Art created in North America includes objects made by native cultures of the present-day United States and Canada; paintings and decorative arts produced during colonial times; 18th- and 19th-century masterpieces; and the work of contemporary artists and photographers.
71 3/4 x 90 1/2 inches
National Gallery of Art, Washington, Ferdinand Lammot Belin Fund. Image courtesy National Gallery of ArtArts of North America
African-descended people were not typically the center point of Western art (see The Bloody Massacre, Fishing Party, and The Washington Family), yet in this image John Singleton Copley centers his composition on a black sailor.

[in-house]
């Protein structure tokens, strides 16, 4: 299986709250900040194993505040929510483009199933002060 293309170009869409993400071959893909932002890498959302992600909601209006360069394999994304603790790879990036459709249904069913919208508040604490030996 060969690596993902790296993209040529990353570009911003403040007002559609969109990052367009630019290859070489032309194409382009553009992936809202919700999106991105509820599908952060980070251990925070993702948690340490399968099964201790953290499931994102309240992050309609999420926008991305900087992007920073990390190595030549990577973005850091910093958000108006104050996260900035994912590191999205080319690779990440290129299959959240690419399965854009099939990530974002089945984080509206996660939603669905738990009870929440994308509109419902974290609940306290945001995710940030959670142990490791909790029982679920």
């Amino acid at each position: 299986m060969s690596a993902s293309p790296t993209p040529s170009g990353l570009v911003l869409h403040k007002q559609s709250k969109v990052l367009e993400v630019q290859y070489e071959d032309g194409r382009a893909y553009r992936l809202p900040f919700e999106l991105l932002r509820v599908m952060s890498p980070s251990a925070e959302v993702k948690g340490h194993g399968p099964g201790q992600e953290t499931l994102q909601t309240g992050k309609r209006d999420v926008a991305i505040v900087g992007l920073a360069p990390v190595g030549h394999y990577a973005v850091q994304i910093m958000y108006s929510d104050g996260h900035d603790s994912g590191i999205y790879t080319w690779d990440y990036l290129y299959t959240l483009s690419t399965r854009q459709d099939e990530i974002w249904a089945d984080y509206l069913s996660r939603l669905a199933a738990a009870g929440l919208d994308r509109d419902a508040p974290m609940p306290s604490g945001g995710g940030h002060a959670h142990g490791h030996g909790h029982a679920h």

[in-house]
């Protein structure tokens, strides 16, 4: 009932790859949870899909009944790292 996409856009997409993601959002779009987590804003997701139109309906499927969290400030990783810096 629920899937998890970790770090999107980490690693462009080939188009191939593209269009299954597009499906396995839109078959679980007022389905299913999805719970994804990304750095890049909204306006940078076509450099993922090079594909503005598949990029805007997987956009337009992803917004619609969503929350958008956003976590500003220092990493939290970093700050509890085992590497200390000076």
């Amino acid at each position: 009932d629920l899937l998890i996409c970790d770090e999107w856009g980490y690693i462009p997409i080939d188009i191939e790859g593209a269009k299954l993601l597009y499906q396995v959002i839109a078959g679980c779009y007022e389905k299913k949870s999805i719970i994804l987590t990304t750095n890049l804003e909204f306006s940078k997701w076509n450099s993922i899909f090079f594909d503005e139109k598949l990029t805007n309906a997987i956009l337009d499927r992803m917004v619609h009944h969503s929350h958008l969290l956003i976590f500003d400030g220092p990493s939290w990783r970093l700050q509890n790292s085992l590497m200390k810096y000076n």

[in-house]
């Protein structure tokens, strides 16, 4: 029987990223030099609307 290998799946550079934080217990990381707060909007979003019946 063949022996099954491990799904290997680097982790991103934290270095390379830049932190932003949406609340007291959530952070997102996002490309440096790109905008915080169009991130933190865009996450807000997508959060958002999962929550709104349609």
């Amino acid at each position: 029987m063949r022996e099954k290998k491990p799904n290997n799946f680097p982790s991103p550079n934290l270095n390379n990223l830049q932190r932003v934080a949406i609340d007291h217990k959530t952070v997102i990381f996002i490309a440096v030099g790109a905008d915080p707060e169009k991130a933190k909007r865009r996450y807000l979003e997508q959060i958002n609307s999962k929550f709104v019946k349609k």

Bayou Bend’s Watson and the Shark is likely a copy of a smaller version painted by Copley in 1782, which replicates the original 1778 painting shown here, owned by the National Gallery of Art. The scene represents a real-life event: the rescue of Brook Watson from a shark attack in the harbor of Havana, Cuba.
The black sailor stands in the middle of the action, anchoring the boat to prevent it from capsizing. His occupation as a sailor is important, for it was a position with opportunities for movement and social advancement. With humanity and sensitivity, Copley created an image that did not fit into the norms of Western art. The black sailor’s place on the high seas pushed viewers to let go of stereotypes and presumptions, and instead embrace the possibility that a black man can be a hero.
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